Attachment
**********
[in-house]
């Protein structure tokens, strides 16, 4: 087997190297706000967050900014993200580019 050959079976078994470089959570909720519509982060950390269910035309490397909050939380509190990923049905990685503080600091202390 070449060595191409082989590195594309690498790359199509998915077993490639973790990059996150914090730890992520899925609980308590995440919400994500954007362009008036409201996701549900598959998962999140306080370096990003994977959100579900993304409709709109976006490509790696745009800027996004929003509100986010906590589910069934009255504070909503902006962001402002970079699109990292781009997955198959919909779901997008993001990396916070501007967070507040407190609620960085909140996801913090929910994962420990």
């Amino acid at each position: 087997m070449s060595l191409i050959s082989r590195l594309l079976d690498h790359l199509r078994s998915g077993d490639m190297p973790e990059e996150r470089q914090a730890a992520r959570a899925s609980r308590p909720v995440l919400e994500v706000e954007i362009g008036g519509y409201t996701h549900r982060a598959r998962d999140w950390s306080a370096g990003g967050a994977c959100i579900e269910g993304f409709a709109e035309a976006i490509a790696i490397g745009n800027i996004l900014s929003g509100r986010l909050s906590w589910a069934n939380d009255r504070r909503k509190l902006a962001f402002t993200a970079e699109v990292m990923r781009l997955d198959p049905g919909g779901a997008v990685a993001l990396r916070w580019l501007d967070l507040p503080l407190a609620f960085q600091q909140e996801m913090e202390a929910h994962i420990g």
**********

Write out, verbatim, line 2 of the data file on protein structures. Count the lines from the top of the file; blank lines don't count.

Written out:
């Protein structure tokens, strides 16, 4: 087997190297706000967050900014993200580019 050959079976078994470089959570909720519509982060950390269910035309490397909050939380509190990923049905990685503080600091202390 070449060595191409082989590195594309690498790359199509998915077993490639973790990059996150914090730890992520899925609980308590995440919400994500954007362009008036409201996701549900598959998962999140306080370096990003994977959100579900993304409709709109976006490509790696745009800027996004929003509100986010906590589910069934009255504070909503902006962001402002970079699109990292781009997955198959919909779901997008993001990396916070501007967070507040407190609620960085909140996801913090929910994962420990």